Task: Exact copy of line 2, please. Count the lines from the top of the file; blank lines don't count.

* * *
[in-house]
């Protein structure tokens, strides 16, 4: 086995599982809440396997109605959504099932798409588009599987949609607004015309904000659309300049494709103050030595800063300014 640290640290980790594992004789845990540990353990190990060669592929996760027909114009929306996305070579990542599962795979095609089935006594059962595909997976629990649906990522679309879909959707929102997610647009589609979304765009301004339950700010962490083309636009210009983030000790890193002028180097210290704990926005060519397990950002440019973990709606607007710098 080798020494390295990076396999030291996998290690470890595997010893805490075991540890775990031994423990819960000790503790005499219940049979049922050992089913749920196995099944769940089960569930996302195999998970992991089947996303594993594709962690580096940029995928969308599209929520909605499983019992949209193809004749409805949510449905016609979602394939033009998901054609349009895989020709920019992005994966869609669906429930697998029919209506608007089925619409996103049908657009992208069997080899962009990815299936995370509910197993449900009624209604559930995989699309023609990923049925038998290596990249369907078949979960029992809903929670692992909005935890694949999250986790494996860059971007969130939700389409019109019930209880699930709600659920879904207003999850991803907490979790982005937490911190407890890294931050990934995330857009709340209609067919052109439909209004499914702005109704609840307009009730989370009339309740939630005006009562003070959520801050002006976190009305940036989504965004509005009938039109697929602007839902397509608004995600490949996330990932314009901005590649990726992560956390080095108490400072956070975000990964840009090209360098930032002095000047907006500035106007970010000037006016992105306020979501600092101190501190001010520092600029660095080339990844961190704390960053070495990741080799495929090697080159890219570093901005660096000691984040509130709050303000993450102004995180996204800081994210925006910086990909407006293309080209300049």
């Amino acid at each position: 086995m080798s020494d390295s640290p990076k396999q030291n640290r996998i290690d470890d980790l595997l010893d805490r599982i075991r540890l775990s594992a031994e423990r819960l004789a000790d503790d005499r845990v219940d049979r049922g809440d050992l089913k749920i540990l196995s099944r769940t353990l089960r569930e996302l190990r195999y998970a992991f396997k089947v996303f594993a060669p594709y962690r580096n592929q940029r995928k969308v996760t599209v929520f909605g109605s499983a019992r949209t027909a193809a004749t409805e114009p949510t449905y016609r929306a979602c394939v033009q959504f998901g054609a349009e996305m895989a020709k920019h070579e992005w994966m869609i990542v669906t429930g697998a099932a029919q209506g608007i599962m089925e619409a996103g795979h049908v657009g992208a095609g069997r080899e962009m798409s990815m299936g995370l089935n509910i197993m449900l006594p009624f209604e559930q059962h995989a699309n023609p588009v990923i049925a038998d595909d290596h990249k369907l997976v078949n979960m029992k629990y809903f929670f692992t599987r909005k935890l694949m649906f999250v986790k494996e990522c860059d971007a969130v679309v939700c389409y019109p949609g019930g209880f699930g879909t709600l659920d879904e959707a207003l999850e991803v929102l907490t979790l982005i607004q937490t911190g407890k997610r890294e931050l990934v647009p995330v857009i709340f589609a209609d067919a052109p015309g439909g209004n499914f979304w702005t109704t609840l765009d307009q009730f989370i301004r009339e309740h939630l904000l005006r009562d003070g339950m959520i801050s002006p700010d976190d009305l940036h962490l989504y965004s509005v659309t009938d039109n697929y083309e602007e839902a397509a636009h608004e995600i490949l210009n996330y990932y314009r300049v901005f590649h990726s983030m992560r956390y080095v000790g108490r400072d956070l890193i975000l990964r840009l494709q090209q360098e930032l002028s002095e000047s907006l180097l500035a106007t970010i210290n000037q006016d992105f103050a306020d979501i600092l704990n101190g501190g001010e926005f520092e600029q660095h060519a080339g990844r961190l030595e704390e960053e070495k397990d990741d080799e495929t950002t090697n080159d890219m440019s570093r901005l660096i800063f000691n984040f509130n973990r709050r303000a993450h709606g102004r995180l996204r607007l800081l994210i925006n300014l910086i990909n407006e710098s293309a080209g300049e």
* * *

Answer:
């Protein structure tokens, strides 16, 4: 086995599982809440396997109605959504099932798409588009599987949609607004015309904000659309300049494709103050030595800063300014 640290640290980790594992004789845990540990353990190990060669592929996760027909114009929306996305070579990542599962795979095609089935006594059962595909997976629990649906990522679309879909959707929102997610647009589609979304765009301004339950700010962490083309636009210009983030000790890193002028180097210290704990926005060519397990950002440019973990709606607007710098 080798020494390295990076396999030291996998290690470890595997010893805490075991540890775990031994423990819960000790503790005499219940049979049922050992089913749920196995099944769940089960569930996302195999998970992991089947996303594993594709962690580096940029995928969308599209929520909605499983019992949209193809004749409805949510449905016609979602394939033009998901054609349009895989020709920019992005994966869609669906429930697998029919209506608007089925619409996103049908657009992208069997080899962009990815299936995370509910197993449900009624209604559930995989699309023609990923049925038998290596990249369907078949979960029992809903929670692992909005935890694949999250986790494996860059971007969130939700389409019109019930209880699930709600659920879904207003999850991803907490979790982005937490911190407890890294931050990934995330857009709340209609067919052109439909209004499914702005109704609840307009009730989370009339309740939630005006009562003070959520801050002006976190009305940036989504965004509005009938039109697929602007839902397509608004995600490949996330990932314009901005590649990726992560956390080095108490400072956070975000990964840009090209360098930032002095000047907006500035106007970010000037006016992105306020979501600092101190501190001010520092600029660095080339990844961190704390960053070495990741080799495929090697080159890219570093901005660096000691984040509130709050303000993450102004995180996204800081994210925006910086990909407006293309080209300049």